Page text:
Amazon API Gateway
Developer Guide

TUTORIAL: Build a Hello World API with Lambda Proxy Integration

Lambda proxy integration is a lightweight, flexible API Gateway API integration type that allows you to integrate an API method – or an entire API – with a Lambda function. The Lambda function can be written in any language that Lambda supports. Because it's a proxy integration, you can change the Lambda function implementation at any time without needing to redeploy your API.

In this tutorial, you do the following:

  • Create a "Hello, World!" Lambda function to be the backend for the API.

  • Create and test a "Hello, World!" API with Lambda proxy integration.

Create a "Hello, World!" Lambda Function

This function returns a greeting to the caller as a JSON object in the following format:

{ "greeting": "Good {time}, {name} of {city}.[ Happy {day}!]" }

Create a "Hello, World!" Lambda function in the Lambda console

  1. Sign in to the Lambda console at

  2. On the AWS navigation bar, choose a region (for example, US East (N. Virginia)).


    Note the region where you create the Lambda function. You'll need it when you create the API.

  3. Choose Functions in the navigation pane.

  4. Choose Create function.

  5. Choose Author from scratch.

  6. Under Basic information, do the following:

    1. In Function name, enter GetStartedLambdaProxyIntegration.

    2. From the Runtime dropdown list, choose Node.js 8.10.

    3. From the Execution role dropdown list, choose Create new role from AWS policy templates.

    4. In Role name, enter GetStartedLambdaBasicExecutionRole.

    5. Leave the Policy templates field blank.

    6. Choose Create function.

  7. Under Function code, in the inline code editor, copy/paste the following code:

    'use strict'; console.log('Loading hello world function'); exports.handler = async (event) => { let name = "you"; let city = 'World'; let time = 'day'; let day = ''; let responseCode = 200; console.log("request: " + JSON.stringify(event)); if (event.queryStringParameters && { console.log("Received name: " +; name =; } if (event.queryStringParameters && { console.log("Received city: " +; city =; } if (event.headers && event.headers['day']) { console.log("Received day: " +; day =; } if (event.body) { let body = JSON.parse(event.body) if (body.time) time = body.time; } let greeting = `Good ${time}, ${name} of ${city}.`; if (day) greeting += ` Happy ${day}!`; let responseBody = { message: greeting, input: event }; // The output from a Lambda proxy integration must be // in the following JSON object. The 'headers' property // is for custom response headers in addition to standard // ones. The 'body' property must be a JSON string. For // base64-encoded payload, you must also set the 'isBase64Encoded' // property to 'true'. let response = { statusCode: responseCode, headers: { "x-custom-header" : "my custom header value" }, body: JSON.stringify(responseBody) }; console.log("response: " + JSON.stringify(response)) return response; };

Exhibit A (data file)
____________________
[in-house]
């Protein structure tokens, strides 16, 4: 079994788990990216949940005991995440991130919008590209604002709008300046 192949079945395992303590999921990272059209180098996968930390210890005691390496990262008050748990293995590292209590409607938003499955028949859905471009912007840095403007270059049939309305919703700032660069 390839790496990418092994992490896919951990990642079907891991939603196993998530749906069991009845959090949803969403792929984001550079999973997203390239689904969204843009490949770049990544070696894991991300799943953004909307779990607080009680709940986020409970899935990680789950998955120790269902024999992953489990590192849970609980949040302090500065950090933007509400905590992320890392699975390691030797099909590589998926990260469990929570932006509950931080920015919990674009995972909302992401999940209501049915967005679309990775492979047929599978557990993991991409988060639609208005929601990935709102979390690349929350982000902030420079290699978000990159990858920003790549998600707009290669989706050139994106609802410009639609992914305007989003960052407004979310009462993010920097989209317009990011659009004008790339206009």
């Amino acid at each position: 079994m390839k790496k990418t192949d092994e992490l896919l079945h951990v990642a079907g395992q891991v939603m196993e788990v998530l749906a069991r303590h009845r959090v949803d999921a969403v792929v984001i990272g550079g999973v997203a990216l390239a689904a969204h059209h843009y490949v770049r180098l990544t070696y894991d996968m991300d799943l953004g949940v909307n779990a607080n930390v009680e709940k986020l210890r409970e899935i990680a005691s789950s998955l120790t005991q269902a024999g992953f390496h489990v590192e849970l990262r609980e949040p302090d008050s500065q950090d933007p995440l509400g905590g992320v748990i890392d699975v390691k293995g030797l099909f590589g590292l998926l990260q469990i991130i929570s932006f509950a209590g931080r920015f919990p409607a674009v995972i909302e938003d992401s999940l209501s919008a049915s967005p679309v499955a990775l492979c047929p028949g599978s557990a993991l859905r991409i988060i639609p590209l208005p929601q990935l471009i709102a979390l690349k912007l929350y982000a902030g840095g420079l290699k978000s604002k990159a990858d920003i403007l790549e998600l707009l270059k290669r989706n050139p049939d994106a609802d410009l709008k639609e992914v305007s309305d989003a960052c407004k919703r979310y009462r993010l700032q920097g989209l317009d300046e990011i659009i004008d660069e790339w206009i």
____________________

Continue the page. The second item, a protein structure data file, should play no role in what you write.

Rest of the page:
8. Choose Save.

Create a "Hello, World!" API

Now create an API for your "Hello, World!" Lambda function by using the API Gateway console.

Build a "Hello, World!" API

  1. Sign in to the API Gateway console at

  2. Create an empty API as follows:

    1. Choose Create API.

    2. Under Choose the protocol, choose REST.

    3. Under Create new API, choose New API.

    4. Under Settings:

      • For API name, enter LambdaSimpleProxy.

      • If desired, enter a description in the Description field; otherwise, leave it empty.

      • Leave Endpoint Type set to Regional.

    5. Choose Create API.

  3. Create the helloworld resource as follows:

    1. Choose the root resource (/) in the Resources tree.

    2. Choose Create Resource from the Actions dropdown menu.

    3. Leave Configure as proxy resource unchecked.

    4. For Resource Name, enter helloworld.

    5. Leave Resource Path set to /helloworld.

    6. Leave Enable API Gateway CORS unchecked.

    7. Choose Create Resource.

  4. To set up the ANY method for proxy integration with the Lambda backend, do the following:

    1. In the Resources list, choose /helloworld.

    2. In the Actions menu, choose Create method.

    3. Choose ANY from the dropdown menu, and choose the checkmark icon

    4. Leave the Integration type set to Lambda Function.

    5. Choose Use Lambda Proxy integration.

    6. From the Lambda Region dropdown menu, choose the region where you created the GetStartedLambdaProxyIntegration Lambda function.

    7. In the Lambda Function field, type any character and choose GetStartedLambdaProxyIntegration from the dropdown menu.

    8. Leave Use Default Timeout checked.

    9. Choose Save.

    10. Choose OK when prompted with Add Permission to Lambda Function.

Deploy and Test the API

Deploy the API in the API Gateway console

  1. Choose Deploy API from the Actions dropdown menu.

  2. For Deployment stage, choose [new stage].

  3. For Stage name, enter test.

  4. If desired, enter a Stage description.

  5. If desired, enter a Deployment description.

  6. Choose Deploy.

  7. Note the API's Invoke URL.

Use Browser and cURL to Test an API with Lambda Proxy Integration

You can use a browser or cURL to test your API.

To test GET requests using only query string parameters, you can type the URL for the API's helloworld resource into a browser address bar. For example: